NASA's Opportunity has been caught in a large-scale dust storm and marooned since early June but scientists are optimistic the storm is dying down and its beloved vehicle can be coaxed back into action.

By Daniel Herborn

Posted on August 31, 2018

Opportunity was moving through Perseverance Valley when it ground to a halt. The probe sends data back to NASA’s Jet Propulsion Laboratory in Pasadena, California. Engineers at the laboratory are optimistic the storm will soon clear and the probe will be exposed to enough sunlight to initiate its recovery procedures. They have drawn up a two-step plan to communicate with the vehicle and hopefully restart it so it can continue moving around Mars.

The storm was first seen on 30 May and was initially thought to be just a temporary setback preventing the veteran rover from further exploration but now NASA staffers are feeling like “frantic parents” as they try to regain communications with Opportunity.

The scientists and engineers have been known to anthropomorphise the Mars rovers and some have been working with Opportunity, which has been on Mars since 2004, for years. On 4 August, NASA engineers played Wham!’s ‘Wake Me Up Before You Go-Go’ to the rover, but apparently not even the campy pizazz of George Michael and company could restart it.

NASA has continued to play space-themed songs in the hope of getting a response but the likes of David Bowie’s classic ‘Life on Mars?’ and ‘Dust in the Wind’ from poodle-haired soft metal group Kansas proved similarly unsuccessful in reviving it.

“We’ll just keep playing until she talks to us,” Michael Staab, an engineer at NASA’s Jet Propulsion Laboratory, told The website later collated a Spotify playlist of the songs that NASA are playing to the Rover in this most long-distance of serenades.

NASA hopeful this is not a lost opportunity

Opportunity Project Manager John Callas said the sun was starting to reappear through the storm haze over Perserverance Valley, giving scientists hope that there will soon be sufficient sunlight to rechage the rover’s batteries.

“When the tau level (which measures the amount of particulate matter in the Martian sky) dips below 1.5, we will begin a period of actively attempting to communicate with the rover by sending it commands via the antennas of NASA’s Deep Space Network,” Callas said.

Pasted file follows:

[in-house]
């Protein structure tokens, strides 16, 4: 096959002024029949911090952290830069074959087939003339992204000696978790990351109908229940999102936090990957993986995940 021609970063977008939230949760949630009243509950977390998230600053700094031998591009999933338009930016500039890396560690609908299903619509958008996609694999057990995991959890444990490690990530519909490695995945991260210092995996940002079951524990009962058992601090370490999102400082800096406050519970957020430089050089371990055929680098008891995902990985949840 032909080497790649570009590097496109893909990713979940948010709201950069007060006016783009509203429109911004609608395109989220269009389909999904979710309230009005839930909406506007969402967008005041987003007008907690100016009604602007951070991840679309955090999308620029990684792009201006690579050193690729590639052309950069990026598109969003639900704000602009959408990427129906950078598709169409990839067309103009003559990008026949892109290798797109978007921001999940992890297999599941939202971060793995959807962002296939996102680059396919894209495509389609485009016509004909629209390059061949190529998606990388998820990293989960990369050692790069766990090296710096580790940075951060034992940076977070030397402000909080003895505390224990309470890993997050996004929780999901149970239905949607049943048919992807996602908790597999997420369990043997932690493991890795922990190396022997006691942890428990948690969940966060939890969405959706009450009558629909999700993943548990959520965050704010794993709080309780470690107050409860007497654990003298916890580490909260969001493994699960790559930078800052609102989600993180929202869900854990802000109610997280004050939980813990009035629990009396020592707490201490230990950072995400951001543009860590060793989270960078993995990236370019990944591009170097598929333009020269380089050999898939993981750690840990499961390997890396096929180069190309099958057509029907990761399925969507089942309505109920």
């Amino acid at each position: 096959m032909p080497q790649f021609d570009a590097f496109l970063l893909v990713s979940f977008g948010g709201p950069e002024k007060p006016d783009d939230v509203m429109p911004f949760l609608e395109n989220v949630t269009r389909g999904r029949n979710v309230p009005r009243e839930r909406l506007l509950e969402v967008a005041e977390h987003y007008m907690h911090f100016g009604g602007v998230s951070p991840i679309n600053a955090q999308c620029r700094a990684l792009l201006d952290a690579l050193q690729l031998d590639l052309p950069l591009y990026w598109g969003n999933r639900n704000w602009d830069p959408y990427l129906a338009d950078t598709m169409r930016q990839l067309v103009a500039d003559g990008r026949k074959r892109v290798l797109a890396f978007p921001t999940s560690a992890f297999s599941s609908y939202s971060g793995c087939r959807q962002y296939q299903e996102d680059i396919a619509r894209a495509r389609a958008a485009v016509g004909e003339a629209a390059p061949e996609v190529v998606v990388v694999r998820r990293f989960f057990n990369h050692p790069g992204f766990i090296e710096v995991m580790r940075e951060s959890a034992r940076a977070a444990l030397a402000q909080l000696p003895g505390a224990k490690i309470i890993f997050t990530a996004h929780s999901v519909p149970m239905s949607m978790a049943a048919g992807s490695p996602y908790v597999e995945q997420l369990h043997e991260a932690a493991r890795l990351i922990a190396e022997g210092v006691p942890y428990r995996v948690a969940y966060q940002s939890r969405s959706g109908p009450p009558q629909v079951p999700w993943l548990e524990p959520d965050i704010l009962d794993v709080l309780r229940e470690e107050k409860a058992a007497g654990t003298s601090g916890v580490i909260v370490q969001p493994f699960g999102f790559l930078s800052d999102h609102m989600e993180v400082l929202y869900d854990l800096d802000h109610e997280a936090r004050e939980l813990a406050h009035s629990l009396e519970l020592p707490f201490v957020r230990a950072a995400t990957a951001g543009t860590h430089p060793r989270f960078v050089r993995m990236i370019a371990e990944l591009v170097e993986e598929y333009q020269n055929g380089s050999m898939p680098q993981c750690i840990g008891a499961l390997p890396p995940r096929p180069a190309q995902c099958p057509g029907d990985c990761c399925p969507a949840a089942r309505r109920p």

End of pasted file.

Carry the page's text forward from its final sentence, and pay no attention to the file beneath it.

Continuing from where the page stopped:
“Assuming that we hear back from Opportunity, we will begin the process of discerning its status and bringing it back online.”

Scientists have a particular interest in Perseverance Valley as it features landscapes which were possibly carved by flowing water. The valley itself is thought likely to have been formed by water, waterborne debris or powerful winds.

Photo: A mosaic of five images taken by NASA’s Opportunity in Perseverance Valley during 2017. Photo credit: NASA/JPL-Caltech.

NASA lost contact with Opportunity on 10 June and are using data from its Mars Color Imager to estimate the tau levels around where the rover is stationed.

Project Scientists Rich Zurek said the Martian global dust storm “is one of the most extensive on record”, but those working with the probe believe it is now winding down.

“Images of the Opportunity site have shown no active dust storm for some time within 3,000 kilometres (or 1,900 miles) of the rover site.”

For now, the scientists will continue attempting to contact the rover. “If we do not hear back after 45 days, the team will be forced to conclude that the Sun-blocking dust and the Martian cold have conspired to cause some type of fault from which the rover will more than likely not recover,” said Callas.

“At that point our active phase of reaching out to Opportunity will be at an end. However, in the unlikely chance that there is a large amount of dust sitting on the solar arrays that is blocking the Sun’s energy, we will continue passive listening efforts for several months.”

Could a ‘dust devil’ revive the Mars rover?

There is a possibility that Opportunity will be revived by a ‘dust devil’ which could clear its solar arrays. There is a precedent for this unlikely-sounding event; in 2003 battery power levels for both Opportunity and its twin rover, Spirit saw their battery percentage supercharged by one dust-filled Martian night. A dust devil could only revive the vehicle if a buildup of dust is the reason it has stopped moving.

Opportunity has served more than 14 years on Mars and is now somewhat worse for wear. Its 256-megabyte flash memory no longer works and it front steering gave out back in June 2017. Its twin rover, Spirit has been out of commission since 2010 when it got bogged in a sand trap.

Yet the rover has proven far more durable than scientists ever hoped. It was designed for a 90-day mission and originally expected to explore a distance of around 900 metres. Instead, it has logged more than 45 kilometres. “Through thick and thin, the team has seen their rover solider on,” NASA wrote.

Callas remains cautiously optimistic. “In a situation like this you hope for the best but plan for all eventualities,” he said. “We are pulling for our tenacious rover to pull her feet from the fire one more time. And if she does, we will be there to hear her.”

Header photo: An image taken by Opportunity from outside Endeavour Crater. Photo credit: NASA/JPL-Caltech/Cornell/Arizona State Univ.

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